By Dr. Vicki Rackner,
The realization hit Natalie like a
ton of bricks. Her mother, Joann, had literally died of embarrassment! Joann
had noticed blood in her stool almost a year before she was diagnosed with
colon cancer. At first she told herself it must have been those beets she
ate. Then she thought it was most likely her hemorrhoids, although she had
not had a flair-up of hemorrhoids since Natalie’s birth 52 years earlier.
The truth was that Joann was
embarrassed to talk with her doctor about private topics such as her bowel
habits. She didn’t raise the concern with her doctor until she had bloating,
cramping and abdominal pain. This led to the diagnosis of colon cancer that
ultimately took her life. Natalie’s brother-in-law, who was a nurse,
wondered whether Joann would still be alive if she had told her doctor about
the blood in her stool when she first noticed it.
Let’s face it; certain topics are
embarrassing to talk about with your doctor. I call them the 5 P’s:
- Psychic moaning
Although at first blush the
challenge of talking with your doctor about embarrassing medical topics
seems simple enough, for some people it can cause significant suffering.
Hillary, for example, had what’s now
called a shy bladder. She had not used a public restroom in over 20 years.
She was too embarrassed to talk with her doctor about this; instead, she
remained a prisoner to her bladder.
Ed was laid off from work and could
no longer afford his asthma medications. Instead of talking with his doctor
about it, he decided to do without He wound up in the emergency room with
an asthma attack that could have been avoided with regular medication.
Tom had some sexual side effects
from his blood pressure medicine. Instead of talking with his doctor and
getting a different medicine, he just stopped taking it. The doctors wonder
if this might have contributed to his heart attack.
Jerry noticed his loss of appetite
and sleeping problems as his caregiver responsibilities for his aging father
mounted. He wondered if he might be depressed, but dismissed the thought
because real men don’t get depressed.
Imagine how each of these stories
might have been different if these individuals who suffered in silence could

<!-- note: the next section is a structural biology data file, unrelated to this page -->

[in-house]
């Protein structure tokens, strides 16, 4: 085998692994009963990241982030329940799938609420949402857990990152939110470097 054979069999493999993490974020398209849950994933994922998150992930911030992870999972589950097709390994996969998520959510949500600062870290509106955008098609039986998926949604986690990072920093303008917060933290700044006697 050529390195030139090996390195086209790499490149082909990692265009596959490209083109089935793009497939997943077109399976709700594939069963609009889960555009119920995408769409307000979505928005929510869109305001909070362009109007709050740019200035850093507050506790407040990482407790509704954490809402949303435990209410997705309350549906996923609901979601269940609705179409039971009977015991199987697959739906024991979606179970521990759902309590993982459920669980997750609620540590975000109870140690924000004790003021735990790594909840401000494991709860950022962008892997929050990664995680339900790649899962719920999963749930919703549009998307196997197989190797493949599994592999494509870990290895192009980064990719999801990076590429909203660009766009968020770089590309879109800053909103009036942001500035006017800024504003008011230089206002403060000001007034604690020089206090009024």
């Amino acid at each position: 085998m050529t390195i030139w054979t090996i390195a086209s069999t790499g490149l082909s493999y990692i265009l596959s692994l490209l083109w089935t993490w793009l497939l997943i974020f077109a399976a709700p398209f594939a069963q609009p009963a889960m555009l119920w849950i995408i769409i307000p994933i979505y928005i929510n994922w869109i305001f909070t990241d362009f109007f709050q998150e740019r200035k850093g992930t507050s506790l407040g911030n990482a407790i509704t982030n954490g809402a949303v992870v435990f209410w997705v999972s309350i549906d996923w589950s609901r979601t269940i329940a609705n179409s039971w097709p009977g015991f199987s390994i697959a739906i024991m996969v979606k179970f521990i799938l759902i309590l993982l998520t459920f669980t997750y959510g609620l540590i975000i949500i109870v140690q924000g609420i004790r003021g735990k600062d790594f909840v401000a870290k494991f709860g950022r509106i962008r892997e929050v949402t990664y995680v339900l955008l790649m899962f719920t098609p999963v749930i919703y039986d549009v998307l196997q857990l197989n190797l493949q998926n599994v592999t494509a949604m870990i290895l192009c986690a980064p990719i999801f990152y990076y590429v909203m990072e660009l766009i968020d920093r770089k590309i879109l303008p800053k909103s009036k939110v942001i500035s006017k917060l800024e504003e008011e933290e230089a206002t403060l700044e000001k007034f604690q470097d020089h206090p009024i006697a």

have talked with their doctors.
Here are 6 tips that can help you
talk with your doctor about embarrassing medical topics:
- Own the embarrassment.
your doctor, “This is a taboo topic in our family, so it’s hard for me to
ask. Is it normal to have a funny smell coming from your belly button?”
- Find the words.
doctor speaks a specialized language acquired through years of training.
Sometimes patients are embarrassed because they don’t know the “right words”
or have a hard time describing the problem.
that your job is to communicate. You don’t need to know the fancy words to
do that. If a patient said to me, “Dad had an operation on the dingle-ball
thing at the back of his throat,” I would know just what he meant. And, the
patient would seem relieved when I said, “Oh, you mean the uvula.”
way to make sure you and your doctor understand each other is to use
anatomically correct words. Get a basic anatomy atlas. Use anatomically
correct words with your children.
- Practice saying the words.
embarrassing words can be hard to get out of your mouth. Gertrude, a
90-year-old patient said to me, “You youngsters don’t understand how much
things have changed. When I got breast cancer in the 1962, the words
‘breast’ and ‘cancer’ were not uttered in polite company.” Some words are
still embarrassing to say. Practice saying these words out loud when you’re
alone! That will make it easier to say them at the doctor’s office
- Find the right person to
have an easy rapport with the nurse or physician’s assistant at your
doctor’s office. You can bring up the sensitive topic with them. Say,
“Trish, could you please give the doctor a heads up. I want to know why I
should say no to those steroids my buddies at the gym are offering me. I
would love to look like they do.”
- Find the right way to ask.
easier for you to drop a note or a cartoon to your doctor rather than ask in
person. Find the style that works best for you.
- Remember that your doctor is
there to help you, not to judge you.
doctor has heard it all before. I promise! Your doctor will not think less
of you for asking an embarrassing medical question; in fact, your doctor
with think more of you for overcoming your fear and helping you take charge
of your health.
Dr. Vicki is a board-certified surgeon and Clinical
Instructor at the University of Washington School of Medicine who left the
operating room to help caregivers and patients take the most direct path
from illness to optimal health.
Want more caregiving tips? Get your free
report “Caring for the Caregiver” by emailing Dr. Vicki Rackner at DrVicki@DrVicki.org
and be sure to check out her regular column with the Johnson & Johnson
Consumer Products Group’s new caregiver Website